For a hobby project I would like to switch between two power supplys. The load are two motors which can also be switched on and off separatly. The two motors are BLDC controllers in reality. I am only in developing phase so no test arrangement was done.

I developed the following circuit, which I am not sure about if it works flawlessly: Schematic

  • U4-7 are highside MOSFET drivers with an integrated charge pump to achieve voltages above VCC.
  • R7, R8, R15, R16 are pull-down resistors to avoid floating potentials on the driver input and R1, R2, R9, R10 have the same function but at the output of the drivers.
  • Q1-4 are my n-channel power MOFETS (V_GS_max = +/-16V)
  • R3, R6, R11, R14 are restricting the maximum gate current
  • and R4, R5, R12, R13 I think are necessary to ensure that V_GS is never above 16V despite the source potential is floating (e.g. if Q1 is on and Q3 is off)

Some facts:

  • Maximum power-supply voltage: ~25V
  • Maximum current: ~50A through Q1/Q2 and ~25A through Q3/Q4
  • Q1 and Q2 can not be on at the same time (software-wise)
  • Q3/Q4 are PWM driven the first second after startup (to reduce the inrush current of the BLDC capacitors)

So my questions are:

  • are there any considerations for stable operation?
  • are there any maximum ratings which could be exceeded (especially V_GS or crossflows)?

I would appreciate your advices!

EDIT: I updated my schematic drawing with new MOSFET drivers some unnecessary pull-ups removed and some additional capacitors for voltage stabilization: enter image description here

The problem with transverse currents if one battery has a lower voltage than the other is in a new thread: MOSFET-switching between two power supplys: how to avoid transverse current?

  • \$\begingroup\$ Welcome to EE.SE. Unless you need a dual 'AND' function to drive high voltage at high speed, what is this circuit for? \$\endgroup\$ – Sparky256 Oct 21 '18 at 22:41
  • \$\begingroup\$ Thank you! This curcuit is for an uninterrupted power supply: if BATT2A is lost or too low BATT2B is used. The two motors can be switched on and off for overcurrent protection. \$\endgroup\$ – Florian Oct 21 '18 at 22:43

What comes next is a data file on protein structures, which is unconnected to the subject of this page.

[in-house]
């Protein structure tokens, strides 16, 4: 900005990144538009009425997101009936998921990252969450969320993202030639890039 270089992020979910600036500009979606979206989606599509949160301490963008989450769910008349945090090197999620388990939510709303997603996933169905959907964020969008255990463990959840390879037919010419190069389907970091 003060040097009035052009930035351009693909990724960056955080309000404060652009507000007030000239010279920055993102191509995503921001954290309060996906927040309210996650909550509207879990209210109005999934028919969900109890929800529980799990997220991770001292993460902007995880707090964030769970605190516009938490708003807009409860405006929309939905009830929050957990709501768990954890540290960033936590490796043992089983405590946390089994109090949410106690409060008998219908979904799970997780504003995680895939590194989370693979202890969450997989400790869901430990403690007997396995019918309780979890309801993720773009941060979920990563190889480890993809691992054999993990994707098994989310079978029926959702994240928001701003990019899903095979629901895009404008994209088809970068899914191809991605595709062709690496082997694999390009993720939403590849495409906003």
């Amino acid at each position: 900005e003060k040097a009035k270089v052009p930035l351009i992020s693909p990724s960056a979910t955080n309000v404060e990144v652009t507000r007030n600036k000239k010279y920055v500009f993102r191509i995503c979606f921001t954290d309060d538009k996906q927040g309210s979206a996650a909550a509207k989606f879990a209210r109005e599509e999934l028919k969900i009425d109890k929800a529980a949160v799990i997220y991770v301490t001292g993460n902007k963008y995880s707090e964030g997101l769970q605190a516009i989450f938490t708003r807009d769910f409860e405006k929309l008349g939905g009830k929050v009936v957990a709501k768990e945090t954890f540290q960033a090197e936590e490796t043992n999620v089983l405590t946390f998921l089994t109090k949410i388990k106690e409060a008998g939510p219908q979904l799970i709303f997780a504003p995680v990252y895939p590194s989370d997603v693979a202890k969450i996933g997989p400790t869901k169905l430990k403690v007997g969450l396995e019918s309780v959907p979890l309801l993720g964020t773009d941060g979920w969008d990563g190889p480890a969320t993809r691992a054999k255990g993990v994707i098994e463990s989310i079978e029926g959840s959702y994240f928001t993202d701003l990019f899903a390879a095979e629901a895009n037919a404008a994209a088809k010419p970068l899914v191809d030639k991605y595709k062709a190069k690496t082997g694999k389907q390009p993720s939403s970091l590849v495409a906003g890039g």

• \$\begingroup\$ You are going to need to do something with the back EMF from the motors during switching. Schottky catch diodes at a minimum. \$\endgroup\$ – Dean Franks Oct 21 '18 at 23:06
  • \$\begingroup\$ Your gate driver is actually a high-side load switch. It has a maximum output voltage of VCC. All your N-FETs are going to operate in saturation. \$\endgroup\$ – sstobbe Oct 22 '18 at 0:01
  • \$\begingroup\$ Dean Franks, no the motors are already driven by a BLDC-controller and i only supply this controller. @sstobbe, ok thats very bad, I was not sure about that driver... do you know a suitable Highside-Driver? \$\endgroup\$ – Florian Oct 22 '18 at 6:49

If you wish to use n-channel MOSFETs as static switching elements, you will need to create an auxiliary power supply rail. To drive a high side n-MOS into triode you need bring the gate 5 V to 10V above the supply rail you're switching.

Some gate-drivers include a bootstrap capacitor to operate as a charge pump. However this requires that the load is being switched periodically and not a static output.

So, you can either generate an auxiliary power supply rail above VCC with a charge pump or boost converter.

Or, Implement your design using p-channel MOSFETS. Just make sure not to over-drive the gate beyond its rated Vgs (a zener clamp works well here).

You will also want to include bulk and decoupling capacitors as well.

  • \$\begingroup\$ Thank you for your answer! I know that V_GS has to be over V_CC for a highside n channel MOSFET. Today I found a perfect driver for my FETs: the LT1910 from Linear Technology. (and this driver has an included charge pump with timer for contioius operation) P channel MOSFETS are not designated due to their drawbacks. Where do I need bulk and decoupling capacitors? \$\endgroup\$ – Florian Oct 22 '18 at 13:51
  • \$\begingroup\$ Your present design would have also over-driven Vgs to - 24V. The body diode of Q1 or Q2 would conduct into the alternate battery pack as well. All the ICs should have decoupling caps. \$\endgroup\$ – sstobbe Oct 22 '18 at 14:10
  • \$\begingroup\$ In which state is V_GS at -24V? Do you mean if one battery is lower than the other one, the s-d diode will conduct? But how can i avoid that? I guess you mean all outputs... but why should i need decoupling capacitors technically? \$\endgroup\$ – Florian Oct 22 '18 at 14:38
  • \$\begingroup\$ Say Q1 had been turned on. Both Q1 and Q2 have their sources equal to VCC. Now you are pulling the gate of Q2 to ground, so Vgs = -Vcc (upwards of 25V you listed in your question). Those are all good precise technical questions that do well on this site. Ask a question :) \$\endgroup\$ – sstobbe Oct 22 '18 at 14:47
  • \$\begingroup\$ Ok I understand, but V_GS will never be pulled to ground because the driver IC pulls V_GS to +Vcc if the input is low. Did not want to spam the board, but if this question is still unsolved for me after overthinking I will probably place a new qustion for that topics. So do you see other possible problems except of the one mentioned? \$\endgroup\$ – Florian Oct 22 '18 at 15:09

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